AJAX - the ‘NOT the CR2 upgrade’ thread

rampant

LE
Kit Reviewer
Book Reviewer
One hell of a dust signature.

You get that with dirt bikes in the same terrain, we used to have to mask up when doing motorcross in the desert when I was a lad, but a fair point. You do get the benefit that it would be immune to pressuure triggered IEDs or mines, as well as not leaving tracks to follow. On top of that there's the benefit it can travel across multiple terrains without modification (snow, sand, marsh, water). The main issues would be noise (louder than an electric bike but about the same as a petrol/diesel bike), payload and endurance.

Like I said, not entirely serious, but not entirely flippant either.
 
I think that there are other areas that we could concentrate our expertise in terms of value/income to the UK besides MBTs.
DELETE: besides . .
INSERT: as well as . .

It is not an either/or situation . . . it is suggested, that we should be able to again develop a domestic/UK (English!), armd vehicle capability, without necessarily depriving other areas of R&D.
 
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You get that with dirt bikes in the same terrain, we used to have to mask up when doing motorcross in the desert when I was a lad, but a fair point. You do get the benefit that it would be immune to pressuure triggered IEDs or mines, as well as not leaving tracks to follow. On top of that there's the benefit it can travel across multiple terrains without modification (snow, sand, marsh, water). The main issues would be noise (louder than an electric bike but about the same as a petrol/diesel bike), payload and endurance.

Like I said, not entirely serious, but not entirely flippant either.

I'll send the P.35 docs in and take my consultant few shall I? That did nearly everything that thing does, if not all of it, with far more utility.
 

Cold_Collation

LE
Book Reviewer
You get that with dirt bikes in the same terrain, we used to have to mask up when doing motorcross in the desert when I was a lad, but a fair point. You do get the benefit that it would be immune to pressuure triggered IEDs or mines, as well as not leaving tracks to follow. On top of that there's the benefit it can travel across multiple terrains without modification (snow, sand, marsh, water). The main issues would be noise (louder than an electric bike but about the same as a petrol/diesel bike), payload and endurance.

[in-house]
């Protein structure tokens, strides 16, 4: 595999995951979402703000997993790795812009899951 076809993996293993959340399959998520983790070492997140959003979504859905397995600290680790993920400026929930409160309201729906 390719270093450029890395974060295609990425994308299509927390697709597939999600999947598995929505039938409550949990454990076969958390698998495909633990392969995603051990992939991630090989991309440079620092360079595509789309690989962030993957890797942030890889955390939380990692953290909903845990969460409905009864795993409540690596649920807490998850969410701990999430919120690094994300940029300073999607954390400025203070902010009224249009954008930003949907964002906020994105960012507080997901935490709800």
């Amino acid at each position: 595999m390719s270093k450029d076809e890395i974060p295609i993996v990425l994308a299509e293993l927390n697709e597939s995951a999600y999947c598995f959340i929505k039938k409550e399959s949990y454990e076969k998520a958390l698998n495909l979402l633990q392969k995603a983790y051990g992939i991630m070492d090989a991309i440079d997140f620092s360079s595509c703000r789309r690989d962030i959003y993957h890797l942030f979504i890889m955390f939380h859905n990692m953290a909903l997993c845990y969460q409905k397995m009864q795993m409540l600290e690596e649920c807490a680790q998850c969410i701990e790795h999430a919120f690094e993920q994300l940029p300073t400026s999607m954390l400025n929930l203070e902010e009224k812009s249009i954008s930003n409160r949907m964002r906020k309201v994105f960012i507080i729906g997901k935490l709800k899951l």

Like I said, not entirely serious, but not entirely flippant either.
It's essentially a dirt bike without the wheels - with all the pertinent pluses and minuses. Quick over ground, but you need one per man and some airburst is really going to ruin the day.
 

rampant

LE
Kit Reviewer
Book Reviewer
It's essentially a dirt bike without the wheels - with all the pertinent pluses and minuses. Quick over ground, but you need one per man and some airburst is really going to ruin the day.

Yeah, the only things I'd add is you can maintain a higher speed over ground than you would on a bike and f*** me it would be fun
 
As for electric panzer, it has been done already, Ferdinand Porsche designed the Elefant in WW2
A pair of 300 ps Maybach petrol engines turning a Dynamo each, in turn powering an electric motor on each rear drive sprocket.
The French built electric drive tanks in WWI, and I'm talking about hundreds of production tanks that saw service, not just engineering prototypes.
St._Chamond.jpg